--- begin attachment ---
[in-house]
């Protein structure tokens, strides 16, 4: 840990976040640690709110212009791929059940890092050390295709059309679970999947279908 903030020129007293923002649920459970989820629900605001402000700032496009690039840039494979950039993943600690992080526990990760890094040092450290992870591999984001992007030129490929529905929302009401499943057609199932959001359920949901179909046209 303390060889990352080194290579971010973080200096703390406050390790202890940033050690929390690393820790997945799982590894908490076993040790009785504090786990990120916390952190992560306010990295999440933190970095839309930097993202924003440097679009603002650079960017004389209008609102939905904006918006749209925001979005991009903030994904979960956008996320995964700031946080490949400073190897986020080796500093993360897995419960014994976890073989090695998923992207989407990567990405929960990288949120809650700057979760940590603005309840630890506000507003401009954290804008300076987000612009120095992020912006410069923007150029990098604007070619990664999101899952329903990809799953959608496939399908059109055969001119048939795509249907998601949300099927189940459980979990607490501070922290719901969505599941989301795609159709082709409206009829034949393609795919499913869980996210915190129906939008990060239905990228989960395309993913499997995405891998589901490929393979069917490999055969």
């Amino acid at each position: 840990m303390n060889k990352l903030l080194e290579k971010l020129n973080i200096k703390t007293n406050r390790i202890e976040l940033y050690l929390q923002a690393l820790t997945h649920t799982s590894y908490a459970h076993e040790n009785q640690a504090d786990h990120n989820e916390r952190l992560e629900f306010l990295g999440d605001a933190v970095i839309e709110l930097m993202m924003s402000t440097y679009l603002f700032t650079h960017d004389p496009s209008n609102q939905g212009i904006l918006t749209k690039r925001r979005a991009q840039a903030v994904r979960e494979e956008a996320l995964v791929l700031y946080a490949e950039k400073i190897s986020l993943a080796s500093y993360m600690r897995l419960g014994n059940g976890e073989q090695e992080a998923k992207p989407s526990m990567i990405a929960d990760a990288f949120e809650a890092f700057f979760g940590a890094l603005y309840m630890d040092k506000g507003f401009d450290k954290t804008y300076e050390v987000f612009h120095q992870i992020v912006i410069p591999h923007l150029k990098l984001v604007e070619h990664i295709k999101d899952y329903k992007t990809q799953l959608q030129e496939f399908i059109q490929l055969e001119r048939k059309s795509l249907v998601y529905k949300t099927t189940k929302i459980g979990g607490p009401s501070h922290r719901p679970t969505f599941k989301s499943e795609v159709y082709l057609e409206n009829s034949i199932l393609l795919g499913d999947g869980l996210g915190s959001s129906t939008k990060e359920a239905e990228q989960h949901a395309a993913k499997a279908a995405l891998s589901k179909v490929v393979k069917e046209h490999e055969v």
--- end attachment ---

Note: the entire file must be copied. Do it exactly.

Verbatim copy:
[in-house]
């Protein structure tokens, strides 16, 4: 840990976040640690709110212009791929059940890092050390295709059309679970999947279908 903030020129007293923002649920459970989820629900605001402000700032496009690039840039494979950039993943600690992080526990990760890094040092450290992870591999984001992007030129490929529905929302009401499943057609199932959001359920949901179909046209 303390060889990352080194290579971010973080200096703390406050390790202890940033050690929390690393820790997945799982590894908490076993040790009785504090786990990120916390952190992560306010990295999440933190970095839309930097993202924003440097679009603002650079960017004389209008609102939905904006918006749209925001979005991009903030994904979960956008996320995964700031946080490949400073190897986020080796500093993360897995419960014994976890073989090695998923992207989407990567990405929960990288949120809650700057979760940590603005309840630890506000507003401009954290804008300076987000612009120095992020912006410069923007150029990098604007070619990664999101899952329903990809799953959608496939399908059109055969001119048939795509249907998601949300099927189940459980979990607490501070922290719901969505599941989301795609159709082709409206009829034949393609795919499913869980996210915190129906939008990060239905990228989960395309993913499997995405891998589901490929393979069917490999055969």
């Amino acid at each position: 840990m303390n060889k990352l903030l080194e290579k971010l020129n973080i200096k703390t007293n406050r390790i202890e976040l940033y050690l929390q923002a690393l820790t997945h649920t799982s590894y908490a459970h076993e040790n009785q640690a504090d786990h990120n989820e916390r952190l992560e629900f306010l990295g999440d605001a933190v970095i839309e709110l930097m993202m924003s402000t440097y679009l603002f700032t650079h960017d004389p496009s209008n609102q939905g212009i904006l918006t749209k690039r925001r979005a991009q840039a903030v994904r979960e494979e956008a996320l995964v791929l700031y946080a490949e950039k400073i190897s986020l993943a080796s500093y993360m600690r897995l419960g014994n059940g976890e073989q090695e992080a998923k992207p989407s526990m990567i990405a929960d990760a990288f949120e809650a890092f700057f979760g940590a890094l603005y309840m630890d040092k506000g507003f401009d450290k954290t804008y300076e050390v987000f612009h120095q992870i992020v912006i410069p591999h923007l150029k990098l984001v604007e070619h990664i295709k999101d899952y329903k992007t990809q799953l959608q030129e496939f399908i059109q490929l055969e001119r048939k059309s795509l249907v998601y529905k949300t099927t189940k929302i459980g979990g607490p009401s501070h922290r719901p679970t969505f599941k989301s499943e795609v159709y082709l057609e409206n009829s034949i199932l393609l795919g499913d999947g869980l996210g915190s959001s129906t939008k990060e359920a239905e990228q989960h949901a395309a993913k499997a279908a995405l891998s589901k179909v490929v393979k069917e046209h490999e055969v």